Dude, what’s up with your mouse flow?

That moment you are on the clock to complete the online sale and the website decides it’s the time to stop working. Are. You. Kidding. Me! Frantic mouse clicks around the site begin, then yelling, then back to clicking and a prayer…finally, your purchase goes through. Phew.
For web developers, understanding where users become frustrated on their site helps them improve the user experience and interface. Brigham Young University professor Jeffrey Jenkins, and co-researchers from around the world, used the latest cursor-tracking technology to complete a study that measured one’s mood simply through their mouse movements and clicks.
While one might think that a frustrated person would move their cursor all over the table, it’s actually the opposite, “It’s counterintuitive; people might think, ‘When I’m frustrated, I start moving the mouse faster,” Jenkins said. Actually, movements become “jagged and sudden and [people] start moving slower.”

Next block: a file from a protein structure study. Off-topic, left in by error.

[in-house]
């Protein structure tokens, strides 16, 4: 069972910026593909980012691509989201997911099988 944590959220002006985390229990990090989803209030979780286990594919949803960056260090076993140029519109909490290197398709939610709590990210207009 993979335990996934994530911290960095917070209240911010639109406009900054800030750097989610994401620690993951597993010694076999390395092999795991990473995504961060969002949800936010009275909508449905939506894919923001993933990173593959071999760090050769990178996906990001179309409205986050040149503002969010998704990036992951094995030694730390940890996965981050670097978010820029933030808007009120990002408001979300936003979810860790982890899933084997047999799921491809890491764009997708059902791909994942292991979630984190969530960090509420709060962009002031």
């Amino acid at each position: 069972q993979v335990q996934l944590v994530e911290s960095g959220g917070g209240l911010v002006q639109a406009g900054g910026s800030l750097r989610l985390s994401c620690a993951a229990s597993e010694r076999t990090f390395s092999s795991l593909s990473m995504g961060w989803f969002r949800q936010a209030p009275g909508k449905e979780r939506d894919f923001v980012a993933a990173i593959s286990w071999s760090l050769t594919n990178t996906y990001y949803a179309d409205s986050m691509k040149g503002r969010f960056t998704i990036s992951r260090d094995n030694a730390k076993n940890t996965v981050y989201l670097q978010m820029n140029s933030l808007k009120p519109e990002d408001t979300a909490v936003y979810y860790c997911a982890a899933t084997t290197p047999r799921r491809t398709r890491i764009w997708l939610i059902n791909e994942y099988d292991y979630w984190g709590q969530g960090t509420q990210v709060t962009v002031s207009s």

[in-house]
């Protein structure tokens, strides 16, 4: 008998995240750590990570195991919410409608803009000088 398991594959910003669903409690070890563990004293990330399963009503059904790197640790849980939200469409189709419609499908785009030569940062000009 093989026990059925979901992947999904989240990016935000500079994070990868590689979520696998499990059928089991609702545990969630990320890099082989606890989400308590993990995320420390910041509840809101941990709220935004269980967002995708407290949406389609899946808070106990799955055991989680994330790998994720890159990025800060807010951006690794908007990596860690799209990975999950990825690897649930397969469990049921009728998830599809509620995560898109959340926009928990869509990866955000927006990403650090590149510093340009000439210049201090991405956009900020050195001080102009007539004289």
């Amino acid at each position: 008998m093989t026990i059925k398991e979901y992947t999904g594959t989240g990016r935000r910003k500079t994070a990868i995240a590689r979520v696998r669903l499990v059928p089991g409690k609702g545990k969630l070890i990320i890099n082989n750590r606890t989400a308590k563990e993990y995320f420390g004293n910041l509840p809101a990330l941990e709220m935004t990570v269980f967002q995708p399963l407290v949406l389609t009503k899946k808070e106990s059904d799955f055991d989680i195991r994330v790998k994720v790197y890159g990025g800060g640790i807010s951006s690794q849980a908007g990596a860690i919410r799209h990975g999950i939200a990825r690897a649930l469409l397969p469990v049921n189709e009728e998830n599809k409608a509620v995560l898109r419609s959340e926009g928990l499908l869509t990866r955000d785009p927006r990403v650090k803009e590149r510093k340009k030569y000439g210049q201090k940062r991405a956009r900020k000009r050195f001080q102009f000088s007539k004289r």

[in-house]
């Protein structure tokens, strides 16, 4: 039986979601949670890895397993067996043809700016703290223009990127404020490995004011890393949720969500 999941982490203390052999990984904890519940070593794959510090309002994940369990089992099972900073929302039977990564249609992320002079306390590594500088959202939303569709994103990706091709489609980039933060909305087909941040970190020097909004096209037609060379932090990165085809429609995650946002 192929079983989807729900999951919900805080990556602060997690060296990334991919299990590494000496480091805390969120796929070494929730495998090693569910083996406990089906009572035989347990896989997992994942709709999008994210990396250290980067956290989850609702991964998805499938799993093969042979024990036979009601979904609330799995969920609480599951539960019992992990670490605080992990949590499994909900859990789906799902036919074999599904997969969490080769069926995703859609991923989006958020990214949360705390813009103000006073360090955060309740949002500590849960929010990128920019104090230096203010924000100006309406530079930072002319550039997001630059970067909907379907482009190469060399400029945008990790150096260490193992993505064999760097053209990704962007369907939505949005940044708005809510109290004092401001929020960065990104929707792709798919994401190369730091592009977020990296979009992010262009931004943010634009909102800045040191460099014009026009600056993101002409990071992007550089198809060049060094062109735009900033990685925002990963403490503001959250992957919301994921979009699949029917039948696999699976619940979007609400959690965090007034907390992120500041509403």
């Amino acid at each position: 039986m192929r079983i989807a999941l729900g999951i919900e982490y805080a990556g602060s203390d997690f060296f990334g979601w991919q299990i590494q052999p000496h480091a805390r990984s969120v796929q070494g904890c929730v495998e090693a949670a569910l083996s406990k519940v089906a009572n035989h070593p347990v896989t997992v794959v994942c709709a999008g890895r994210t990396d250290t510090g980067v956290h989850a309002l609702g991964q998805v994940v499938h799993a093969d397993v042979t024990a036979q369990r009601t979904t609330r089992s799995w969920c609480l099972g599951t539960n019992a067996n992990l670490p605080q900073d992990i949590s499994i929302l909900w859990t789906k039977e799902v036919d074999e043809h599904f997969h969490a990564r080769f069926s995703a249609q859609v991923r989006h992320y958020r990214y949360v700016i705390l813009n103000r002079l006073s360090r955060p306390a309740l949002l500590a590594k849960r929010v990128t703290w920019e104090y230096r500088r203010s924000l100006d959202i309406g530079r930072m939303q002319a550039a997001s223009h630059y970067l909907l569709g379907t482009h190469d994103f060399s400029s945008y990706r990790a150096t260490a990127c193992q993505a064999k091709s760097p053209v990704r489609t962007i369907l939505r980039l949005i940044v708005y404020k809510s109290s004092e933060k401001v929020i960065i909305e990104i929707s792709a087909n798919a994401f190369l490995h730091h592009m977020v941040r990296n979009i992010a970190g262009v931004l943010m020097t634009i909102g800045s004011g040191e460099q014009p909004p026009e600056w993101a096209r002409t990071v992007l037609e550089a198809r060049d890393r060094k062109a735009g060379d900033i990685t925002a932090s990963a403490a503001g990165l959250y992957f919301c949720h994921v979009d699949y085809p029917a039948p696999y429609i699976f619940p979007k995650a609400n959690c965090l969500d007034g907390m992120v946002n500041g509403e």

According to the BYU report, an information systems expert says, “people experiencing anger (and other negative emotions) become less precise in their mouse movements and move the cursor at different speeds.”
The BYU study introduced students to a poor performing and slow loading web page to increase negative emotions, and asked them to take a timed online test that was destined for failure.
Jenkins discovered that this concept of mood meets mouse flow could be applied to web developers and fix or alter trouble points in a company’s website for desktop or mobile devices.
“Traditionally it has been very difficult to pinpoint when a user becomes frustrated, leading them to not come back to a site,” Jenkins said in the report. “Being able to sense a negative emotional response, we can adjust the website experience to eliminate stress or to offer help.”
Read about more university advances at AZ Tech Beat.
Contributions from BYU.edu, lead photo courtesy of Brigham Young University